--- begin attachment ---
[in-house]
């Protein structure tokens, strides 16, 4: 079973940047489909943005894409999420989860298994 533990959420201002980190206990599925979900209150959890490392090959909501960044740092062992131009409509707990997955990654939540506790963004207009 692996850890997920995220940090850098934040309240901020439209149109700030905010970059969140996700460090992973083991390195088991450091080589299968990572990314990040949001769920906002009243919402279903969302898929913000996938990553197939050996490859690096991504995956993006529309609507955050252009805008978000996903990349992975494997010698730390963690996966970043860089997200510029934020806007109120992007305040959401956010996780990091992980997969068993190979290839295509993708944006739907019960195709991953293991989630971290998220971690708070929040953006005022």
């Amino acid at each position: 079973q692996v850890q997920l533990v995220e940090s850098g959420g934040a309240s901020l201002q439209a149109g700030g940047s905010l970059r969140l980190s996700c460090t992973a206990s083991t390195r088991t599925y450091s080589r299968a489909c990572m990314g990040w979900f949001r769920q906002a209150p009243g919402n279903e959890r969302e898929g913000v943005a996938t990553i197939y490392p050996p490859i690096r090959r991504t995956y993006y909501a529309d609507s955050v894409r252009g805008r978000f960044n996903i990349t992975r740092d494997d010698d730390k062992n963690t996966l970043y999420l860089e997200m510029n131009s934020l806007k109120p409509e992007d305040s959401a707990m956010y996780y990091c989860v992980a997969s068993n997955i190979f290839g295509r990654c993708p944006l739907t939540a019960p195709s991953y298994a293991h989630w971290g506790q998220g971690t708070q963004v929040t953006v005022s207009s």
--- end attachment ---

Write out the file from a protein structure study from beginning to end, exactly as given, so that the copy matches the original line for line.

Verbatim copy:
[in-house]
């Protein structure tokens, strides 16, 4: 079973940047489909943005894409999420989860298994 533990959420201002980190206990599925979900209150959890490392090959909501960044740092062992131009409509707990997955990654939540506790963004207009 692996850890997920995220940090850098934040309240901020439209149109700030905010970059969140996700460090992973083991390195088991450091080589299968990572990314990040949001769920906002009243919402279903969302898929913000996938990553197939050996490859690096991504995956993006529309609507955050252009805008978000996903990349992975494997010698730390963690996966970043860089997200510029934020806007109120992007305040959401956010996780990091992980997969068993190979290839295509993708944006739907019960195709991953293991989630971290998220971690708070929040953006005022």
């Amino acid at each position: 079973q692996v850890q997920l533990v995220e940090s850098g959420g934040a309240s901020l201002q439209a149109g700030g940047s905010l970059r969140l980190s996700c460090t992973a206990s083991t390195r088991t599925y450091s080589r299968a489909c990572m990314g990040w979900f949001r769920q906002a209150p009243g919402n279903e959890r969302e898929g913000v943005a996938t990553i197939y490392p050996p490859i690096r090959r991504t995956y993006y909501a529309d609507s955050v894409r252009g805008r978000f960044n996903i990349t992975r740092d494997d010698d730390k062992n963690t996966l970043y999420l860089e997200m510029n131009s934020l806007k109120p409509e992007d305040s959401a707990m956010y996780y990091c989860v992980a997969s068993n997955i190979f290839g295509r990654c993708p944006l739907t939540a019960p195709s991953y298994a293991h989630w971290g506790q998220g971690t708070q963004v929040t953006v005022s207009s």